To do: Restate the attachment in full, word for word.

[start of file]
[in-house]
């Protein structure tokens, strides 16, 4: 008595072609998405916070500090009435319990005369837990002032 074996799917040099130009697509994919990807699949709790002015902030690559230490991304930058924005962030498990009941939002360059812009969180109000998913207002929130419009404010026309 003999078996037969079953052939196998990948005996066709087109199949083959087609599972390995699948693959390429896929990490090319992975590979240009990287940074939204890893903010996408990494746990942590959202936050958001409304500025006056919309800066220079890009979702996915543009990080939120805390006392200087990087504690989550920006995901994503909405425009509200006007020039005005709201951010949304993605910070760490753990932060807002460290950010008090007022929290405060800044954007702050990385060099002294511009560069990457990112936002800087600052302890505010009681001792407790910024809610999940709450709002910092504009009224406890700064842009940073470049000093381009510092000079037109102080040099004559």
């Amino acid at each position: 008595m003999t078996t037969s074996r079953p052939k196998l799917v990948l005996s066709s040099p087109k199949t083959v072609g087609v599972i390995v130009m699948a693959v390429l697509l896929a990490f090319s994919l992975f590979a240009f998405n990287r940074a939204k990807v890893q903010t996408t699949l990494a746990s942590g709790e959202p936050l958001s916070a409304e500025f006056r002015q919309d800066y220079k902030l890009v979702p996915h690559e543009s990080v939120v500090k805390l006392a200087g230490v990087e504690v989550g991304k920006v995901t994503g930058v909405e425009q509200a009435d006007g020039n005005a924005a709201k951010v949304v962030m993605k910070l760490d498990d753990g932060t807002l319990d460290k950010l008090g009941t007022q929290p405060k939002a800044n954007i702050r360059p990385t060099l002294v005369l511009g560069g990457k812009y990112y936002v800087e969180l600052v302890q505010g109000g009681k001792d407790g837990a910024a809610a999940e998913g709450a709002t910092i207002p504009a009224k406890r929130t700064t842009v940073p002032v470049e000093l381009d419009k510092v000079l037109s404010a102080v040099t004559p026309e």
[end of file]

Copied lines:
[in-house]
């Protein structure tokens, strides 16, 4: 008595072609998405916070500090009435319990005369837990002032 074996799917040099130009697509994919990807699949709790002015902030690559230490991304930058924005962030498990009941939002360059812009969180109000998913207002929130419009404010026309 003999078996037969079953052939196998990948005996066709087109199949083959087609599972390995699948693959390429896929990490090319992975590979240009990287940074939204890893903010996408990494746990942590959202936050958001409304500025006056919309800066220079890009979702996915543009990080939120805390006392200087990087504690989550920006995901994503909405425009509200006007020039005005709201951010949304993605910070760490753990932060807002460290950010008090007022929290405060800044954007702050990385060099002294511009560069990457990112936002800087600052302890505010009681001792407790910024809610999940709450709002910092504009009224406890700064842009940073470049000093381009510092000079037109102080040099004559």
């Amino acid at each position: 008595m003999t078996t037969s074996r079953p052939k196998l799917v990948l005996s066709s040099p087109k199949t083959v072609g087609v599972i390995v130009m699948a693959v390429l697509l896929a990490f090319s994919l992975f590979a240009f998405n990287r940074a939204k990807v890893q903010t996408t699949l990494a746990s942590g709790e959202p936050l958001s916070a409304e500025f006056r002015q919309d800066y220079k902030l890009v979702p996915h690559e543009s990080v939120v500090k805390l006392a200087g230490v990087e504690v989550g991304k920006v995901t994503g930058v909405e425009q509200a009435d006007g020039n005005a924005a709201k951010v949304v962030m993605k910070l760490d498990d753990g932060t807002l319990d460290k950010l008090g009941t007022q929290p405060k939002a800044n954007i702050r360059p990385t060099l002294v005369l511009g560069g990457k812009y990112y936002v800087e969180l600052v302890q505010g109000g009681k001792d407790g837990a910024a809610a999940e998913g709450a709002t910092i207002p504009a009224k406890r929130t700064t842009v940073p002032v470049e000093l381009d419009k510092v000079l037109s404010a102080v040099t004559p026309e």